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Hi, I’m Brad Feld, a managing director at the Foundry Group who lives in Boulder, Colorado. I invest in software and Internet companies around the US, run marathons and read a lot.

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Rejection – Not By You, Really

Comments (7)

Rejection isn’t failure.  I’ve been back from vacation for five days (including the weekend) and I’ve send out around 100 50 (if felt like 100, but I went back and counted and it was slightly more than 50) rejection emails to deals that came into my inbox while I was on vacation.  It’s part of my job – and I try to always at least give a little context as to why something isn’t interesting to me.  But 50 in five days (really 10 days including the vacation) starts to be a little discouraging. 

I remembered a great email from a close friend recently in response to one of my previous posts on rejecting plans.  My friend is a writer and has completed several as yet unpublished books.  Following is her riff on rejection.

"Your post made me smile a little because it could so easily have been a post by a literary agent. One big parallel is that literary agents are inundated with people wanting their services (probably a lot more than you are – believe it or not!). A good agent, and there are a lot of them, receive an average of 1,000 unsolicited query letters a month. Surely, some get much more. These queries are equivalent to the pitches or emails you get. Like you, agents often won’t take on more than 6-8 new clients a year – if that. So, there are a lot of people (like me!) :-) who receive a lot of rejections. It doesn’t necessarily mean the product is "bad", but as you say… if it doesn’t fit with the agent is working on, interested in, thinks the industry/market can carry at this particular time, it’s a "ding" a.k.a. "rejection." I’ve received hundreds of rejections that are postcards or sometimes, literally, a thin two inch strip of paper that has clearly been copied until it’s almost unreadable saying something like: "Thank you for your submission. Due to the number of submissions, we cannot reply specifically to everyone, but your writing is not right for us. The publishing industry is a very subjective one, and you should not take this to mean that it might not be right for someone else. Best of luck." -"blah blah agent name here" Sometimes, not too infrequently, if an agent allows electronic submissions, their website indicates: "we’ll only reply if we’re interested." That always seemed a little rude to me, that they couldn’t even find the time to send a form email. But, it is what it is… sometimes you’ve just gotta let these things go.

You’ve known me through this entire writing/publishing quest/process, and I have grown through it. After years and years of these rejections and hearing agents say that "it’s not personal," I actually "get" it. (This only happened a couple of years ago.) It really isn’t personal. Just as I am looking for an agent and publisher, these folks are truly looking, searching, and hoping for the next successful writer. They *want* to find something they love. They *want* to make that call to tell a writer that they’ve sold their book at auction… Unless I am incorrect, you are looking for "the next big thing" within your world, too. Something that will be successful for everyone, on many levels.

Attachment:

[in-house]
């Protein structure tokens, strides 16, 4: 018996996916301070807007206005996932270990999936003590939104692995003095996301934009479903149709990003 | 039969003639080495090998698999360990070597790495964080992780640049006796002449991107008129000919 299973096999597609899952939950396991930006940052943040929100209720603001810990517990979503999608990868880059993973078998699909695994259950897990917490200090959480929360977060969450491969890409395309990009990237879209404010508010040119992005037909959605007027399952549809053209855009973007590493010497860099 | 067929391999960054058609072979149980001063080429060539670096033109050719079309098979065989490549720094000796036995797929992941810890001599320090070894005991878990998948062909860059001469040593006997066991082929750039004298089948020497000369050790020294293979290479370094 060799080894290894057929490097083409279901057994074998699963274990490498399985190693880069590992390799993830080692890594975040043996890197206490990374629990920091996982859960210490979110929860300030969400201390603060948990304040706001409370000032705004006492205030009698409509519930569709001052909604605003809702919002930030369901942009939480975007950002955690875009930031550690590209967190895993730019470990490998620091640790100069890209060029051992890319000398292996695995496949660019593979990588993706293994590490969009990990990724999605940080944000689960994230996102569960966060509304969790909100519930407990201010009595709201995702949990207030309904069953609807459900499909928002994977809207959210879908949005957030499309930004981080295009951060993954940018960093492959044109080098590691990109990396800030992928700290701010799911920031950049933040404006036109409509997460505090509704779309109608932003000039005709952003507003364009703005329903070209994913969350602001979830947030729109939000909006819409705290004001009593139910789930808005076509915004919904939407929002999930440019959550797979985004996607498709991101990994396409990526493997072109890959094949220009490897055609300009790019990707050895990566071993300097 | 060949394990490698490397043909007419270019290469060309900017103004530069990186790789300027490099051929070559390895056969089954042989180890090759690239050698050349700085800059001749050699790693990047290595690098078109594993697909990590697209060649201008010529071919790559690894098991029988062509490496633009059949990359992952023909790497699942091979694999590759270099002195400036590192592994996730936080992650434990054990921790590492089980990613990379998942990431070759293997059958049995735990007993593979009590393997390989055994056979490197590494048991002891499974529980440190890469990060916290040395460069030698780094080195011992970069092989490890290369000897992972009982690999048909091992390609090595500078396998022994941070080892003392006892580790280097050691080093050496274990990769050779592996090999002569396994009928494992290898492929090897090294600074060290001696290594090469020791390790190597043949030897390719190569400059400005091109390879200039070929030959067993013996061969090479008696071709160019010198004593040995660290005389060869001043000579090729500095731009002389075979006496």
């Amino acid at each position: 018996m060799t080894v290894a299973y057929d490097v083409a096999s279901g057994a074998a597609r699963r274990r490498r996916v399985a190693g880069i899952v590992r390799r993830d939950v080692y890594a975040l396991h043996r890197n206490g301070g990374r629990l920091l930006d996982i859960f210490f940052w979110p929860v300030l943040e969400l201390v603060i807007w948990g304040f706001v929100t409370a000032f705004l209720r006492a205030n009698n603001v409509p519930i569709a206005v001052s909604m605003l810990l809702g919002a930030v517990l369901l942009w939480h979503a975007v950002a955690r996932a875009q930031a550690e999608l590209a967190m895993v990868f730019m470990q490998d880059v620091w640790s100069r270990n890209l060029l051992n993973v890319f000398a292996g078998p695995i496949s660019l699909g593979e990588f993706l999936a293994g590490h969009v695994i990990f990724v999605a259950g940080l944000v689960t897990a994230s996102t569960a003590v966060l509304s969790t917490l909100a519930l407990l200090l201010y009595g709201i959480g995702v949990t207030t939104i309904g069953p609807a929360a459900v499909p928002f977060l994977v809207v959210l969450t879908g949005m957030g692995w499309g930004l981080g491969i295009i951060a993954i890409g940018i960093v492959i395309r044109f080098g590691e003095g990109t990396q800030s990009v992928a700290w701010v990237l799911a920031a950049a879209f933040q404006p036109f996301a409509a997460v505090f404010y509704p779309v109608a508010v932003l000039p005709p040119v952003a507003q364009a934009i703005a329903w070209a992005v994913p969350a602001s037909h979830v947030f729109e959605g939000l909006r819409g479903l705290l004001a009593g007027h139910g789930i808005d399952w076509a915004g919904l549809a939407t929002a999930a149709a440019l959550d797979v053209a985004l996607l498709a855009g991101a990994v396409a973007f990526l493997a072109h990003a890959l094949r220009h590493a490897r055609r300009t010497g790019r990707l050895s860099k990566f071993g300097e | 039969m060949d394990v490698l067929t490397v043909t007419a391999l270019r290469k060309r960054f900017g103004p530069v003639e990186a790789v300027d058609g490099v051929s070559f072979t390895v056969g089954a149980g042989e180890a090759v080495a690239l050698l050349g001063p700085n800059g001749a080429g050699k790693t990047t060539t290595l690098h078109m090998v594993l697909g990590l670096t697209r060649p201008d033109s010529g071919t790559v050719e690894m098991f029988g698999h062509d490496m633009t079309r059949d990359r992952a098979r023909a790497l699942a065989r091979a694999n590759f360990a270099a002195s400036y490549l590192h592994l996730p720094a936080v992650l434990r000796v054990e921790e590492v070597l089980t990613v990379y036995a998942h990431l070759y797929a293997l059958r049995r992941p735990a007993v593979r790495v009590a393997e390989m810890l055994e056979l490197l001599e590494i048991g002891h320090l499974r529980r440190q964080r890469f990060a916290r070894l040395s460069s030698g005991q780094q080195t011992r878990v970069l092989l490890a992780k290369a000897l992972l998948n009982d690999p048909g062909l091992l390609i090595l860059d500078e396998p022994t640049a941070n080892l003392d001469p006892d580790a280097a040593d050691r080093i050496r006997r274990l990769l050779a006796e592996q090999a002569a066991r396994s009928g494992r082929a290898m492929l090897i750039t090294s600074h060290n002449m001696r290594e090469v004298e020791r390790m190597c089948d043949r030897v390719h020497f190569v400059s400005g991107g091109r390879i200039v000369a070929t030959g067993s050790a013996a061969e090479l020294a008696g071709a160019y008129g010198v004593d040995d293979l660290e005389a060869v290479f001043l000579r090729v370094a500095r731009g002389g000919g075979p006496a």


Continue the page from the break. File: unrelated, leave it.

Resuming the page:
I know you asked "entrepreneurs" how they’ve felt, being passed on, I thought I’d chime in anyway, since I am quite familiar with this type of rejection, I believe. I think the perception varies depending on where the person is in life. Are they confident? Do they understand that it is, in fact, NOT personal? It took me years and years and years to understand that it’s not personal. :-) I tried to understand before, but didn’t. I’d cry sometimes, for sure, and feel sad and gloomy under the sheer weight of these rejections. Then, I started not allowing the "weight" of these rejections to be so big. Remember that I am still unagented and unpublished and still trying to get successfully over those hurdles. But, my reaction to these rejections now is "oh well. I’ll just keep going."

I have also learned to listen when I get feedback…or when someone likes my writing, but doesn’t think they can sell a particular book….they are telling me something. Sometimes I get explicit invitations to "please send us a query of anything else you write" and sometimes it is more subtle, but I am reminded that there are things for me to learn from these "rejections." I’m sure the same is true – sometimes at least – from people you decide not to go with.

Maybe you like the people, think they’re great, but if they had a different idea, you’d love to work with them. There are always possibilities to create something new."

  • Zeroth

    Hey Brad, this is for your friend, but some of the best writers of our era were rejected by agents, many many times. Stephen King himself, master of the macabre, Titan of the Top Ten list, received well over 2000 rejections before he was published. It really is not them, and I understand that for any sort of service that people provide, wether it be publishing, or being a VC.

    Brad, I know you run something similar to Y-Combinator. How do you feel your incubator performs as compared to businesses that start up without the incubator?

    ——————————————————————————————————–
    Visit my blog at http://oddco.ca/zerothsblog

    • http://www.feld.com Brad Feld